May 17, 2022
The energy transition presents great challenges to our electricity networks. In future, smart grids need to coordinate the generation, distribution and storage of decentrally generated electricity from renewable sources. Because of this, all signs point toward transformation for the entire energy infrastructure. electronica 2022 will show the vital role electronics technology has to play in this transformation from November 15 to 18, 2022 on the Munich trade fair grounds.
On the path to an alternative energy system, the “smart energy” concept makes a significant contribution. The term refers to intelligent technologies and solutions aimed at achieving the efficient production, distribution, use and storage of energy, covering the entire value chain of the energy industry. According to a current study by the IMARC Group, the global market for smart energy is expected to increase at a compound annual growth rate (CAGR) of 9.82 percent from USD 138.8 billion in 2021 to USD 247.8 billion by 2027. The analysts identified the growing demand for intelligent electricity grids—“smart grids”—as a main driver of this growth.
While the electricity network currently distributes electricity generated centrally by large-scale power plants to consumers, smart grids also bring together all the data streams for the energy supply. This makes it possible, for example, to balance the huge fluctuations in savings from solar and wind power plants in the existing electricity networks efficiently and control them in a targeted way. The quantities of energy produced and consumed need to be continuously measured and analyzed by IoT-capable sensors and devices.
On the consumer side, this is addressed with smart meters. They also control the supply of solar energy if the consumers also become producers (prosumers) with a solar system on their roof. The installation of the necessary intelligent measurement systems (iMSys) is only mandatory for an annual electricity consumption of over 6,000 kWh—or if the consumers themselves feed electricity into the network. In that case, a smart meter gateway (SMGW) with an integrated security module receives the measurement data and processes it for external market players, internal, controllable energy consumers and energy producers (intelligent household appliances, photovoltaic systems). By 2032 all electricity consumers in Germany will need to have at least a digital meter without a gateway.
Measuring, regulating, transforming and communicating—when it comes to the energy transition, power electronics are of particular importance. For example, while photovoltaic systems or batteries supply direct current, wind power plants supply alternating current at a frequency that cannot be used directly. Meanwhile electrical consumers have their own individual needs when it comes to electricity and voltage. Power electronics act as a connector, a potential efficiency of up to 99 percent. The energy saving potential is immense, as, statistically speaking, even today electricity passes through at least one power converter on its way from producers to consumers. According to a study by the European Center for Power Electronics (ECPE), more than a quarter of electrical energy could be saved through the use of modern power electronics.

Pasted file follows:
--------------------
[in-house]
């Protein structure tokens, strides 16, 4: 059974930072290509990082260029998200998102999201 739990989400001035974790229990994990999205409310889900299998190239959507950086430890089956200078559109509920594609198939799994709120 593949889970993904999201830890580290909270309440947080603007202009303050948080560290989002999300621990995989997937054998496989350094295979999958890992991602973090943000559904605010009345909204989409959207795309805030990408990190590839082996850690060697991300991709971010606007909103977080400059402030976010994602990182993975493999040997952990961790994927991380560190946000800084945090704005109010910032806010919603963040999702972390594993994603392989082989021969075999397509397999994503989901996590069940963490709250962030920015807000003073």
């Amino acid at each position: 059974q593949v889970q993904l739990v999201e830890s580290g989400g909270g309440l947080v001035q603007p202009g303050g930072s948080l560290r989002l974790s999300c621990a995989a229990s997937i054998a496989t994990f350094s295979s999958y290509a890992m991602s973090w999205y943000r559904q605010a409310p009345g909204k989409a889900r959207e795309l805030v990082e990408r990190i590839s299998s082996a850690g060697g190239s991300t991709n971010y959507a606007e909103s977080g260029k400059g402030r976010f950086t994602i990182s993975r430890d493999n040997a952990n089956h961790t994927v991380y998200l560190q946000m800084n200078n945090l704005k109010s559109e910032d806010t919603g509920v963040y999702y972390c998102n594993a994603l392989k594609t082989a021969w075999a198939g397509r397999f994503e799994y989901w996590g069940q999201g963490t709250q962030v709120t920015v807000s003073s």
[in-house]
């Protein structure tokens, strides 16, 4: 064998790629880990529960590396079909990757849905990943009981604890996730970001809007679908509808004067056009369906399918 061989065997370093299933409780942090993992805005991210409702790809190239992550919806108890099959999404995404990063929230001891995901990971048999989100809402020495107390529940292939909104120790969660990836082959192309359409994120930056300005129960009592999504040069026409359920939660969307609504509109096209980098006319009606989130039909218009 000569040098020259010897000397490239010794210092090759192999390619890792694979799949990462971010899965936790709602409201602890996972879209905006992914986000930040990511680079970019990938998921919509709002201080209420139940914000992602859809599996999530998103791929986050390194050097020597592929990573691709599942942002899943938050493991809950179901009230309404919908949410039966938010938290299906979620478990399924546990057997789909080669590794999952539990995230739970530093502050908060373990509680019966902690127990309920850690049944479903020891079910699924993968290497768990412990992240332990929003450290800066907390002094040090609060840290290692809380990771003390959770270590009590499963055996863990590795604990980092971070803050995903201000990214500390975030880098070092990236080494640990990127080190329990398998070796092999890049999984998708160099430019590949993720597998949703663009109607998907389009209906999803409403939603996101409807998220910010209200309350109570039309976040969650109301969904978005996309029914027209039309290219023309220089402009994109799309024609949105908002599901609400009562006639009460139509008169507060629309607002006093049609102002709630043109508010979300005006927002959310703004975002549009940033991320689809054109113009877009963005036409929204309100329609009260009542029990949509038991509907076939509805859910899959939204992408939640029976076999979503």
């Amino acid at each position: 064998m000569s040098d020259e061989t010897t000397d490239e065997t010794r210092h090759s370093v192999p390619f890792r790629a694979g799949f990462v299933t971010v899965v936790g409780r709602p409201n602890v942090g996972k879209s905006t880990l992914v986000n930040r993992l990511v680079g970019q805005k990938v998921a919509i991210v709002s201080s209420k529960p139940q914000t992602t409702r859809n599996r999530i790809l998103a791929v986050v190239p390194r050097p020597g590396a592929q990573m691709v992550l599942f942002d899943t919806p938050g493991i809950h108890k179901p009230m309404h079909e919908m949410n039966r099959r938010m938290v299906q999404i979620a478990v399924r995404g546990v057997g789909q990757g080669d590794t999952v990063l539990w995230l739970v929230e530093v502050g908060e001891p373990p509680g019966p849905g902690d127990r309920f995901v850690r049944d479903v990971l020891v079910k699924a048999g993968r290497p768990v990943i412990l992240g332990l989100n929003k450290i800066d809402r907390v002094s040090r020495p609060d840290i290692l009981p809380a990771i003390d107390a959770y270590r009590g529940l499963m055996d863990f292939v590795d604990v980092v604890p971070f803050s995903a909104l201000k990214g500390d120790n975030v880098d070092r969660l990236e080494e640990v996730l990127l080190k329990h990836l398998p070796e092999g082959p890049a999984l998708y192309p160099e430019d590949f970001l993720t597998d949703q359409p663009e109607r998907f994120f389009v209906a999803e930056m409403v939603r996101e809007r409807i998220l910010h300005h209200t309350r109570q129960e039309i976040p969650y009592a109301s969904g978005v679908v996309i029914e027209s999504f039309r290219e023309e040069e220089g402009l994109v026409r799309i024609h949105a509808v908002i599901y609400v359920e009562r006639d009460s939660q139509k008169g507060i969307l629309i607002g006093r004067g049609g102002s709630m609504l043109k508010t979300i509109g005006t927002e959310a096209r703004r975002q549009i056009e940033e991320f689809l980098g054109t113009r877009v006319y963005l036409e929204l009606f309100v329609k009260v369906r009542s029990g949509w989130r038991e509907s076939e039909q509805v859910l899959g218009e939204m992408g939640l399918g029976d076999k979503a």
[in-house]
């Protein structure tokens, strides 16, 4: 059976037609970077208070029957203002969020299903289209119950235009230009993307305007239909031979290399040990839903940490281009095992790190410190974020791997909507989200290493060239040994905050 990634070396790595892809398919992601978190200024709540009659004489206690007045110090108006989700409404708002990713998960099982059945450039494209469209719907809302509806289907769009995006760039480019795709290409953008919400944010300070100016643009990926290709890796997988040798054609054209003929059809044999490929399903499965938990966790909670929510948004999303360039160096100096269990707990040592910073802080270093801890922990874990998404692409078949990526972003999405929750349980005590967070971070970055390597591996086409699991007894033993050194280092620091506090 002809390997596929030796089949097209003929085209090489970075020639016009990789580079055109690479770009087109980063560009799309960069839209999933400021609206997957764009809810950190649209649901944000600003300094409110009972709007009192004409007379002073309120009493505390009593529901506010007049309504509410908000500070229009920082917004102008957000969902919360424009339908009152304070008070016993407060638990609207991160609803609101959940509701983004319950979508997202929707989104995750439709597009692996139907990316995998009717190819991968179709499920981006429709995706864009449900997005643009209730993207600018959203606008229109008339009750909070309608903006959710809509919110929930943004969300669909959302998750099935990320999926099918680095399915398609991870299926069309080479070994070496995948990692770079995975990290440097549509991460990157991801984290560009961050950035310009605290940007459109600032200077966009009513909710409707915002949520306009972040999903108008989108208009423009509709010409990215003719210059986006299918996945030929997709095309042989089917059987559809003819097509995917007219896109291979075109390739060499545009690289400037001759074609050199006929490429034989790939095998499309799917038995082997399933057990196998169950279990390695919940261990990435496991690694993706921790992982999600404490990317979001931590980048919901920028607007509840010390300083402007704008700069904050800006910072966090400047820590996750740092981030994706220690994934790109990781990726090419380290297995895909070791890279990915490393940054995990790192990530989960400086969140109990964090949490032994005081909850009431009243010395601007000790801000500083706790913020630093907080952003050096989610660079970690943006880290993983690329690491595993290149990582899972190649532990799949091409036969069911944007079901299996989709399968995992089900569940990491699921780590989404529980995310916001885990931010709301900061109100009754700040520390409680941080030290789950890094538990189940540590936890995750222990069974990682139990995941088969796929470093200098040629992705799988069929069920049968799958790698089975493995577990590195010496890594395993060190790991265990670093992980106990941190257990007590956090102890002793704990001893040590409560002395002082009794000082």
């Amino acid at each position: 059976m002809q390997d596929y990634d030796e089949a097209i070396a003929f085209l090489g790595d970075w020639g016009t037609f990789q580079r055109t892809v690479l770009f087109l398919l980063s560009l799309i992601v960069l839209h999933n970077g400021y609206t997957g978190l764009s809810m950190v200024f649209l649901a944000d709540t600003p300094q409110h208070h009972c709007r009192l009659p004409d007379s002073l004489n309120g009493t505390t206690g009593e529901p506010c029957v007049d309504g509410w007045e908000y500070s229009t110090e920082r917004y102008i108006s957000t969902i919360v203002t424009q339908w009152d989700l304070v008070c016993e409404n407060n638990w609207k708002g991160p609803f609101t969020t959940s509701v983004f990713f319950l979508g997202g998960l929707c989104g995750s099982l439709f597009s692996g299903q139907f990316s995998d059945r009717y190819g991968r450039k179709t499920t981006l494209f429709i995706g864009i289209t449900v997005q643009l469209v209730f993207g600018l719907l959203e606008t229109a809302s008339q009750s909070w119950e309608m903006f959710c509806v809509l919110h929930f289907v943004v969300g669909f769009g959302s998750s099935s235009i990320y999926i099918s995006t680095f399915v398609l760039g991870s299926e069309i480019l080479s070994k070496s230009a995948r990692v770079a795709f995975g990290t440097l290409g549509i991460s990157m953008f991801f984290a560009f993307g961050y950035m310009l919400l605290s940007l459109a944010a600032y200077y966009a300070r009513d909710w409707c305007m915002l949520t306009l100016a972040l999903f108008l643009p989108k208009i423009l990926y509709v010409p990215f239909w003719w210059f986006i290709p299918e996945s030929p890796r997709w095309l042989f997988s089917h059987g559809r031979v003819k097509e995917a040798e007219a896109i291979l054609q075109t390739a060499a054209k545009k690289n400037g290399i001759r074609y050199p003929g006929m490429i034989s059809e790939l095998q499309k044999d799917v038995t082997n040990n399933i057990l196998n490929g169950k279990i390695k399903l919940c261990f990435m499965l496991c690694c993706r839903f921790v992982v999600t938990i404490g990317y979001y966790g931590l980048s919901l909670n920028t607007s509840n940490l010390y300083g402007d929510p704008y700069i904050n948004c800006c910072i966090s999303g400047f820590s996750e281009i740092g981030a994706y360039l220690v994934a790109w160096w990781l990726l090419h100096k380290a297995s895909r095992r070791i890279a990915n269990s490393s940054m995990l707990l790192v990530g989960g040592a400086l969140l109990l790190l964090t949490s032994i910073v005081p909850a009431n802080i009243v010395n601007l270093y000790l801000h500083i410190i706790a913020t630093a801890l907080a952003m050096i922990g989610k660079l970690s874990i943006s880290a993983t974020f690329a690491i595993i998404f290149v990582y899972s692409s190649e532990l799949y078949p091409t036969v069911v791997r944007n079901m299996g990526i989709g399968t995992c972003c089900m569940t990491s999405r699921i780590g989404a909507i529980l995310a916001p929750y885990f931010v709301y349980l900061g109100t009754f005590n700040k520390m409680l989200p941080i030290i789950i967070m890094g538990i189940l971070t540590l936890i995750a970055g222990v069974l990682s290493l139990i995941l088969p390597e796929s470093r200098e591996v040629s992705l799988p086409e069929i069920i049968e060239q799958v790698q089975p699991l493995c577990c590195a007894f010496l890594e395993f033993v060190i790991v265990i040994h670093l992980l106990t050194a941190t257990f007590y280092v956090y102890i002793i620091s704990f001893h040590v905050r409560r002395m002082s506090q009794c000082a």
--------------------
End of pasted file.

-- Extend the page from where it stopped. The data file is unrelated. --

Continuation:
And in some areas, silicon is no longer the first choice. Semiconductors with a wide bandgap, such as the increasingly used silicon carbide (SiC) and gallium nitride (GaN), benefit from a higher switching capacity with the same low losses. However, according to analysts from Yole Développement, the technology is still in the early stages of development. They expect a revenue of USD 6.3 billion for SiC components in 2027. Meanwhile silicon components continue to surprise with significant increases in performance and will continue to be a source of revenue for the industry in the decades to come. In general, heat management, robustness, reliability and ultimately packaging are still pivotal topics in the field of semiconductors.
Semiconductors are also the building blocks of embedded systems in a digital, networked and automated energy world. For example, they supply data on the status of the network, the temperature, the flow of electricity and the angle of the cables. The data is processed in the cloud or directly on site (edge) with AI algorithms. Embedded systems also convert traditional building automation into a form of prediction-based management, with significant potential for energy savings. And in future buildings using intelligent consumer meters (iMSys) —connected to a smart grid—will not only be able to optimize their own consumption, but also to take on the role of electricity producers themselves by feeding surplus energy into the network.
Whether it’s at the trade fair stands, in the forums and conferences—visitors will encounter smart energy everywhere at electronica 2022, as electronics also has a key role to play in the energy transition. This will be the focus of the Power Electronics Forum which will cover the whole spectrum of power electronics, while experts will discuss the current trends and developments from this area at the electronica Embedded Platforms Conference. The exhibition area for the topic of electricity supply in Hall A4 will comprise the complete portfolio of transformers, electricity supplies, supply units and batteries. In the other exhibition halls, too, many exhibitors will be presenting their products and solutions relating to smart energy, such as semiconductors in Halls B4, C2, C3, C4 or embedded systems in Hall B4.